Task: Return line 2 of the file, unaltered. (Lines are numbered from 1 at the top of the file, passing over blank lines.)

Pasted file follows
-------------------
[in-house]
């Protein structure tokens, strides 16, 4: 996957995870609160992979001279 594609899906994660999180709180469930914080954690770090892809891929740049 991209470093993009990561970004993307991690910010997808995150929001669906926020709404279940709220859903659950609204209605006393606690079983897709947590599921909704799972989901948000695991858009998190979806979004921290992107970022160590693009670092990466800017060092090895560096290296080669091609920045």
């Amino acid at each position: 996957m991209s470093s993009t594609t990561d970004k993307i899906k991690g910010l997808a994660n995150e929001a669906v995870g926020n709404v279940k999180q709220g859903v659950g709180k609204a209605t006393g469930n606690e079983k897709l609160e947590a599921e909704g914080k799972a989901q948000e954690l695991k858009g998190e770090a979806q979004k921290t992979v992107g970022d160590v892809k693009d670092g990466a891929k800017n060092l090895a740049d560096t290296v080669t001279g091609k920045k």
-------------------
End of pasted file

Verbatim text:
């Protein structure tokens, strides 16, 4: 996957995870609160992979001279 594609899906994660999180709180469930914080954690770090892809891929740049 991209470093993009990561970004993307991690910010997808995150929001669906926020709404279940709220859903659950609204209605006393606690079983897709947590599921909704799972989901948000695991858009998190979806979004921290992107970022160590693009670092990466800017060092090895560096290296080669091609920045």